i hate taxes.
March 2, 2004 12:53 PM   Subscribe

Ever hear of a "tangible tax law"? Chances are, you haven't. Florida doesn't have an income tax, so it makes up for it by having something called a tangible tax. The state of Florida taxes businesses for property they ALREADY OWN that could be used to generate income...on top of a 5.5% corporate tax rate. Many Floridians own their own businesses, a percentage of which are sole proprietorships (like me doing freelance work) and so won't owe state or corporate income taxes, yet will have to pay because of this law. Many of you have experience with property taxes, which are the most common form of Ad Valorem tax, but if you own a business or do freelance work, I suggest you educate yourself.
posted by taumeson (10 comments total)
 
Sounds like you're getting Bush whacked.
Too bad you're not obscenely wealthy or a major corporation like Disney, then you would get away tax free in Florida!
posted by nofundy at 12:56 PM on March 2, 2004


well, I think it's older than jeb's tenure...but if this Nebraska timeline is any indication, then it hasn't been around for too much longer.
posted by taumeson at 1:03 PM on March 2, 2004


well, I think it's older than jeb's tenure
Been sending tax software for the past 13 years that dealt with this issue.
posted by thomcatspike at 1:06 PM on March 2, 2004


Ad valorem taxes can be ugly (forcing fixed-income individuals out of their homes), as can sales taxes (regressive). Unfortunately, people just hate income taxes. Here in Washington state, we have one of the most regressive tax structures in the nation simply because the popular opinion is irrationally opposed to an income tax. Everything keeps getting added to the sales tax, which is rapidly approaching 10%. Even those who would benefit from a switch to income taxation oppose it, however. They don't notice the government taking their money away when it's done only a few dollars at a time...
posted by mr_roboto at 1:17 PM on March 2, 2004


10%??? Psssht.

In Canada, it's fifteen percent, plus 40% of my paycheque.

Plus others.

Not that I would have it any other way.
posted by jon_kill at 1:31 PM on March 2, 2004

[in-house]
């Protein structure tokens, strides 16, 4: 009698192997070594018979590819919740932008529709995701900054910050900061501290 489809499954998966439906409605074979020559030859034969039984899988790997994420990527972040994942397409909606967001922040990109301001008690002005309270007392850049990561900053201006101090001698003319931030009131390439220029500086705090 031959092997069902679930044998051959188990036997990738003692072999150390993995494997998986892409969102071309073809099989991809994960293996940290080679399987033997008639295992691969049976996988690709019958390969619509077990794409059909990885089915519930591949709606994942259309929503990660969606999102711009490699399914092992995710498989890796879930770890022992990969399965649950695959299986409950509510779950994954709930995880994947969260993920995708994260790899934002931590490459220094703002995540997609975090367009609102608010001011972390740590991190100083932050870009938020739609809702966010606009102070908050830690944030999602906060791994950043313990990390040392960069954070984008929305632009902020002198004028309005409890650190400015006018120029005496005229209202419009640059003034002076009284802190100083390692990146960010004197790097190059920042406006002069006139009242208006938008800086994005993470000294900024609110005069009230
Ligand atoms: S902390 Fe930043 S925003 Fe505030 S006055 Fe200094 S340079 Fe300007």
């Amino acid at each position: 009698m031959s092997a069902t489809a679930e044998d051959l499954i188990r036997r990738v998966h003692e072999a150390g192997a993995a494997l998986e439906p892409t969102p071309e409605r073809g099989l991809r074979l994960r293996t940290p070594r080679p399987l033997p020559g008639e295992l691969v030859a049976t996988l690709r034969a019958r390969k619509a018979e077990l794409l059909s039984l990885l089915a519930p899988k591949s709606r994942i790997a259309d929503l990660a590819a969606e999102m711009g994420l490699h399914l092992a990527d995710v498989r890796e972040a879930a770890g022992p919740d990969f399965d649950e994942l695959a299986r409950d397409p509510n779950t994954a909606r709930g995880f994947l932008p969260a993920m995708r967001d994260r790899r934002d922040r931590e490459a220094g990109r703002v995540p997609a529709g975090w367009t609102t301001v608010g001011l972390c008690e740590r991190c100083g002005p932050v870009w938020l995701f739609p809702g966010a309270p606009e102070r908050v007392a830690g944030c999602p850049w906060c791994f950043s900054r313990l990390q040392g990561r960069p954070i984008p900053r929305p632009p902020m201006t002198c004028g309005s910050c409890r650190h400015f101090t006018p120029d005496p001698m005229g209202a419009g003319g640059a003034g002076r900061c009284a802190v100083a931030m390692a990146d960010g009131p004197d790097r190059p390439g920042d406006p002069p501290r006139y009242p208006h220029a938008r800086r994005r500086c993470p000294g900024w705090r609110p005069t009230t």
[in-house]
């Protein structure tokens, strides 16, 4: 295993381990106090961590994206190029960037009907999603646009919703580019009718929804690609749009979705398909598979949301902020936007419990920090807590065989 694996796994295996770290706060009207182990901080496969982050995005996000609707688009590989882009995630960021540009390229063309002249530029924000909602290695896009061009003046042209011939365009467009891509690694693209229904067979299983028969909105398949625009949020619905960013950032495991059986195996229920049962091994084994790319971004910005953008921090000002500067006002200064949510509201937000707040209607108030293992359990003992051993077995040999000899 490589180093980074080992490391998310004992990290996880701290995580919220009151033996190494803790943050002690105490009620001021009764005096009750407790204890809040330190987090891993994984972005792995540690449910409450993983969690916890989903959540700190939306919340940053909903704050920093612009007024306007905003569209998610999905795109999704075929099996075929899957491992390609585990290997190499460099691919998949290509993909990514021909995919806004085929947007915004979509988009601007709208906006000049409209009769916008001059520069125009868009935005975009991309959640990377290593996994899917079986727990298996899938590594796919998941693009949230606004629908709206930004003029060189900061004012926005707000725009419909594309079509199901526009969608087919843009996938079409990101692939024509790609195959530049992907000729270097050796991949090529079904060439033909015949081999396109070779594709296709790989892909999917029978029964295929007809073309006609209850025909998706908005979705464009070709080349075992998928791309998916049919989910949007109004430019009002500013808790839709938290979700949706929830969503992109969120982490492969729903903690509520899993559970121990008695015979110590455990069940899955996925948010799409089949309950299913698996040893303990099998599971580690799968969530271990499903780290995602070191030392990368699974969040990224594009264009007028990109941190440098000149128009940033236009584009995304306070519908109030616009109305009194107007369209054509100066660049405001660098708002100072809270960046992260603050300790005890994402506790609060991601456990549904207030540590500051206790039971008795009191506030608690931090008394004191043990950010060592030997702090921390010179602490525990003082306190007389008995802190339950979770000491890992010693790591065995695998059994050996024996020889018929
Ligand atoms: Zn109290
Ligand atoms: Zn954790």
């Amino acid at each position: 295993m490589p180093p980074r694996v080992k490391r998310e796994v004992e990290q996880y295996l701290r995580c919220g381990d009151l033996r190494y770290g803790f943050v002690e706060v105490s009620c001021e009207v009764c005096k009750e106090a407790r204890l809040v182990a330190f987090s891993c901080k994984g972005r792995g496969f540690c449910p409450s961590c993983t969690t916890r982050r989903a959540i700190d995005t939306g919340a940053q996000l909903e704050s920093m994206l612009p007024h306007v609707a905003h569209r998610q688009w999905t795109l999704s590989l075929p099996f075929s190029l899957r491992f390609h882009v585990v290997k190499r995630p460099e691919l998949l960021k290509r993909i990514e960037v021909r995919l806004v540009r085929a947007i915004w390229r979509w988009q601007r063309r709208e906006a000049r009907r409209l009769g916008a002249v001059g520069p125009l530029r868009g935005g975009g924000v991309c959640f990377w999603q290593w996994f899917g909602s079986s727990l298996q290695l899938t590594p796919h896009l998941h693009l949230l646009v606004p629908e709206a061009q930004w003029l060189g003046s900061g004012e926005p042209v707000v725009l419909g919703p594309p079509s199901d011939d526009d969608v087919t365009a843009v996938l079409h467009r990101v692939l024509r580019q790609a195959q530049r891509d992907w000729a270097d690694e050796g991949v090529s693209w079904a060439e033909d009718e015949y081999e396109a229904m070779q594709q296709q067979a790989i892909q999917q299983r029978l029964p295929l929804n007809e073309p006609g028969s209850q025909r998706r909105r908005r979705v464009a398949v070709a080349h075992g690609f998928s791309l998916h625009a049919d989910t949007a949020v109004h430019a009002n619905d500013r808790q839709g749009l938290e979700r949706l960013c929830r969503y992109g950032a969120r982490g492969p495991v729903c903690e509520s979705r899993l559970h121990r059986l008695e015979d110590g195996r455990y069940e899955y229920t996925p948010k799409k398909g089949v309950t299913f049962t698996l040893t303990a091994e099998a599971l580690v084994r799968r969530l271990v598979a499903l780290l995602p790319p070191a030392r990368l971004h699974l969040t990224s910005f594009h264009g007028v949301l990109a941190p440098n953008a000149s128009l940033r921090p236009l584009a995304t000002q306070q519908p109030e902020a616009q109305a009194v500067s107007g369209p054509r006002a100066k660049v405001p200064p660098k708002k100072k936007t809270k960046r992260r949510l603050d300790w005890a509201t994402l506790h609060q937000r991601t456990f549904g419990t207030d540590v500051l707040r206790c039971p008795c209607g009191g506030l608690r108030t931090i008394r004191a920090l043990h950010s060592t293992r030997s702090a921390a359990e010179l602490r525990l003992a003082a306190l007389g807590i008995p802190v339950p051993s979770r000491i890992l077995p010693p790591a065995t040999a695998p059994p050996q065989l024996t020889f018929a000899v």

They tax intangible property, too.
posted by trharlan at 1:34 PM on March 2, 2004


In Missouri my business paid a 6.25% state income tax AND a St. Louis personal property tax. And a 1% payroll tax, payable by both the company and the employee.

You're not alone.
posted by F Mackenzie at 1:37 PM on March 2, 2004


Surely that's a mistake, jon. While the base rate may be 40%, most Canadians have a lot of tax credit options that bring the rate to well under 25%. In recent years, I've not been above 20% when all is said and done.
posted by five fresh fish at 4:14 PM on March 2, 2004


the best thing is that i have no idea how to find out my tax liability. oh sure, i'll eventually find it, but it's irrational to believe that everybody has access to the internet or an accountant. i mean, seriously, i know some landscapers and contractors and sportfishing charter captains who don't use either, and they might be SCREWED.

i've been using turbotax for a while, and it does my schedule C and all that for my business...but i don't remember anything about tangible tax...especially because i've only filed federally and it never said to print out anything for state.
posted by taumeson at 5:20 PM on March 2, 2004


Yeah, quit bitching.

If you manage to earn more than a measly $8000 clams a year in Canada you get hit with all kinds of taxes. I'd say "Thank God I don't pay any", but that wouldn't make sense, would it? At least I won't ever have to pay EI.

BTW: Canada is "smart" about sales tax. As taxes like the GST are paid first by the shop on goods, under the table deals have to have GST incorporated into them.
posted by shepd at 1:17 AM on March 3, 2004


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